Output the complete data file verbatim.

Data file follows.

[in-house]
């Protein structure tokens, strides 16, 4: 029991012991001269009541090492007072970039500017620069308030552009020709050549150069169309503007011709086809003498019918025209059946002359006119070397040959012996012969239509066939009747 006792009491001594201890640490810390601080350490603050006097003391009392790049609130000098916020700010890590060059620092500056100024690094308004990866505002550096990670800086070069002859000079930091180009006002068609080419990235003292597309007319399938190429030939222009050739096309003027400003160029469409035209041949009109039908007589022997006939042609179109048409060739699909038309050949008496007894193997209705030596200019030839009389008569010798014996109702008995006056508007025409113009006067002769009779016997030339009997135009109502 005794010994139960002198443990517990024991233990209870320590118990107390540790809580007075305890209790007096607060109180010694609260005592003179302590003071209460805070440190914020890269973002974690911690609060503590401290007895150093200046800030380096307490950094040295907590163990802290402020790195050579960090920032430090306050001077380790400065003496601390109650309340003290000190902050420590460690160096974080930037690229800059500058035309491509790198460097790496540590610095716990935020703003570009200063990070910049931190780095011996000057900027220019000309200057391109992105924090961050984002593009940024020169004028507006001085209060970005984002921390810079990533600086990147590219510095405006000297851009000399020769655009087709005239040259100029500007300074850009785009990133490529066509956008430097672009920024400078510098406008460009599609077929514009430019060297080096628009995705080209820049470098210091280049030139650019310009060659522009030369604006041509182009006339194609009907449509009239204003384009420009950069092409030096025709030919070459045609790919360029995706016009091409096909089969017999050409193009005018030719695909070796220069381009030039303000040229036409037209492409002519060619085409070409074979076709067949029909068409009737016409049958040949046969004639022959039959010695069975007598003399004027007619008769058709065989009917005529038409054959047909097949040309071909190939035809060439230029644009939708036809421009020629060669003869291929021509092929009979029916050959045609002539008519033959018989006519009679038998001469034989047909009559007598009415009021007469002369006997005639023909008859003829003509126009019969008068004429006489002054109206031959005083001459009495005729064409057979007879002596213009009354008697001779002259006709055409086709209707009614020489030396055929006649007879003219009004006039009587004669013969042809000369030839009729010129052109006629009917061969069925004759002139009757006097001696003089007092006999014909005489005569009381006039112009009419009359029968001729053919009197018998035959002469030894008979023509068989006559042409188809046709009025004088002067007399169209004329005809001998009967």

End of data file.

[in-house]
């Protein structure tokens, strides 16, 4: 029991012991001269009541090492007072970039500017620069308030552009020709050549150069169309503007011709086809003498019918025209059946002359006119070397040959012996012969239509066939009747 006792009491001594201890640490810390601080350490603050006097003391009392790049609130000098916020700010890590060059620092500056100024690094308004990866505002550096990670800086070069002859000079930091180009006002068609080419990235003292597309007319399938190429030939222009050739096309003027400003160029469409035209041949009109039908007589022997006939042609179109048409060739699909038309050949008496007894193997209705030596200019030839009389008569010798014996109702008995006056508007025409113009006067002769009779016997030339009997135009109502 005794010994139960002198443990517990024991233990209870320590118990107390540790809580007075305890209790007096607060109180010694609260005592003179302590003071209460805070440190914020890269973002974690911690609060503590401290007895150093200046800030380096307490950094040295907590163990802290402020790195050579960090920032430090306050001077380790400065003496601390109650309340003290000190902050420590460690160096974080930037690229800059500058035309491509790198460097790496540590610095716990935020703003570009200063990070910049931190780095011996000057900027220019000309200057391109992105924090961050984002593009940024020169004028507006001085209060970005984002921390810079990533600086990147590219510095405006000297851009000399020769655009087709005239040259100029500007300074850009785009990133490529066509956008430097672009920024400078510098406008460009599609077929514009430019060297080096628009995705080209820049470098210091280049030139650019310009060659522009030369604006041509182009006339194609009907449509009239204003384009420009950069092409030096025709030919070459045609790919360029995706016009091409096909089969017999050409193009005018030719695909070796220069381009030039303000040229036409037209492409002519060619085409070409074979076709067949029909068409009737016409049958040949046969004639022959039959010695069975007598003399004027007619008769058709065989009917005529038409054959047909097949040309071909190939035809060439230029644009939708036809421009020629060669003869291929021509092929009979029916050959045609002539008519033959018989006519009679038998001469034989047909009559007598009415009021007469002369006997005639023909008859003829003509126009019969008068004429006489002054109206031959005083001459009495005729064409057979007879002596213009009354008697001779002259006709055409086709209707009614020489030396055929006649007879003219009004006039009587004669013969042809000369030839009729010129052109006629009917061969069925004759002139009757006097001696003089007092006999014909005489005569009381006039112009009419009359029968001729053919009197018998035959002469030894008979023509068989006559042409188809046709009025004088002067007399169209004329005809001998009967």